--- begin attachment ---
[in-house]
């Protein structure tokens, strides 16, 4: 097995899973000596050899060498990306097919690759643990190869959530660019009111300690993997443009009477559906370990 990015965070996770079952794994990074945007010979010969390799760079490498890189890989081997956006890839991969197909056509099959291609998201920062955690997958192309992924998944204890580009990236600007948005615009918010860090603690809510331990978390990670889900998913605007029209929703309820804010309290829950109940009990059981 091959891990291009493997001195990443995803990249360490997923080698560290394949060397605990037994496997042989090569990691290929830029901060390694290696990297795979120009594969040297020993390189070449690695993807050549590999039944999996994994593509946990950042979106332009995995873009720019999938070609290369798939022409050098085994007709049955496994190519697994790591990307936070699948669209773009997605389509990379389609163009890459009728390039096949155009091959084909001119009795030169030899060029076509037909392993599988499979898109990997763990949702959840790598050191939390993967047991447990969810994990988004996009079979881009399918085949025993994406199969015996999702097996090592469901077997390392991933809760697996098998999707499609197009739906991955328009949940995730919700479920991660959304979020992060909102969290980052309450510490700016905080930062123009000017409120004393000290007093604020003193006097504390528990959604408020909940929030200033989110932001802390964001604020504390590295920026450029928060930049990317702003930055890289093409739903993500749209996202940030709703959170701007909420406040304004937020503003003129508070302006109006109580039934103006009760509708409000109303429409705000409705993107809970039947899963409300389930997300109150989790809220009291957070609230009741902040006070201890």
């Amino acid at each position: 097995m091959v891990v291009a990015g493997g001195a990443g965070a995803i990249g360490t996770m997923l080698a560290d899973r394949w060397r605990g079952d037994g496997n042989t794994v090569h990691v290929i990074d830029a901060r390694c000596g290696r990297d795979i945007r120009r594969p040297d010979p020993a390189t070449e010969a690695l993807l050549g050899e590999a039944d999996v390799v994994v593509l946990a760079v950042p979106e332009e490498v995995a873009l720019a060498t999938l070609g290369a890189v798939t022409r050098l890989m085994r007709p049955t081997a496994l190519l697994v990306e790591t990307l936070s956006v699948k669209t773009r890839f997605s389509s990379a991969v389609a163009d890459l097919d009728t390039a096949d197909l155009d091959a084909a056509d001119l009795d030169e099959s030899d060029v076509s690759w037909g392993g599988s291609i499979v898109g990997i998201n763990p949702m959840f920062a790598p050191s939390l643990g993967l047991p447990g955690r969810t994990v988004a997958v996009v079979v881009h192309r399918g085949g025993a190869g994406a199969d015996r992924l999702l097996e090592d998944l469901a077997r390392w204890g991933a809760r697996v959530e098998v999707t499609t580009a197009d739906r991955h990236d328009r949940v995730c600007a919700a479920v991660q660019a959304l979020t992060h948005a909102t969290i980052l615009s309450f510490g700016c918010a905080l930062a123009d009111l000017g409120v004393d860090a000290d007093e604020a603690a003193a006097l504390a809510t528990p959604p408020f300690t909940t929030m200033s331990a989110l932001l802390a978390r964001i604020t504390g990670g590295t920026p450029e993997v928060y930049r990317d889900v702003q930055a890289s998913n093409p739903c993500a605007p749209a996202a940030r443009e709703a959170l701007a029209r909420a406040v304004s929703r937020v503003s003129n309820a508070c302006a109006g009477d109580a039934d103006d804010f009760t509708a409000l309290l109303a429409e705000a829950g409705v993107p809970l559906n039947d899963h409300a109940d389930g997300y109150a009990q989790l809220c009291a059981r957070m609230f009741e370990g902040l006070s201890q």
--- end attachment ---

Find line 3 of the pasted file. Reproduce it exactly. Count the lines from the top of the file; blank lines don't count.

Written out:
């Amino acid at each position: 097995m091959v891990v291009a990015g493997g001195a990443g965070a995803i990249g360490t996770m997923l080698a560290d899973r394949w060397r605990g079952d037994g496997n042989t794994v090569h990691v290929i990074d830029a901060r390694c000596g290696r990297d795979i945007r120009r594969p040297d010979p020993a390189t070449e010969a690695l993807l050549g050899e590999a039944d999996v390799v994994v593509l946990a760079v950042p979106e332009e490498v995995a873009l720019a060498t999938l070609g290369a890189v798939t022409r050098l890989m085994r007709p049955t081997a496994l190519l697994v990306e790591t990307l936070s956006v699948k669209t773009r890839f997605s389509s990379a991969v389609a163009d890459l097919d009728t390039a096949d197909l155009d091959a084909a056509d001119l009795d030169e099959s030899d060029v076509s690759w037909g392993g599988s291609i499979v898109g990997i998201n763990p949702m959840f920062a790598p050191s939390l643990g993967l047991p447990g955690r969810t994990v988004a997958v996009v079979v881009h192309r399918g085949g025993a190869g994406a199969d015996r992924l999702l097996e090592d998944l469901a077997r390392w204890g991933a809760r697996v959530e098998v999707t499609t580009a197009d739906r991955h990236d328009r949940v995730c600007a919700a479920v991660q660019a959304l979020t992060h948005a909102t969290i980052l615009s309450f510490g700016c918010a905080l930062a123009d009111l000017g409120v004393d860090a000290d007093e604020a603690a003193a006097l504390a809510t528990p959604p408020f300690t909940t929030m200033s331990a989110l932001l802390a978390r964001i604020t504390g990670g590295t920026p450029e993997v928060y930049r990317d889900v702003q930055a890289s998913n093409p739903c993500a605007p749209a996202a940030r443009e709703a959170l701007a029209r909420a406040v304004s929703r937020v503003s003129n309820a508070c302006a109006g009477d109580a039934d103006d804010f009760t509708a409000l309290l109303a429409e705000a829950g409705v993107p809970l559906n039947d899963h409300a109940d389930g997300y109150a009990q989790l809220c009291a059981r957070m609230f009741e370990g902040l006070s201890q």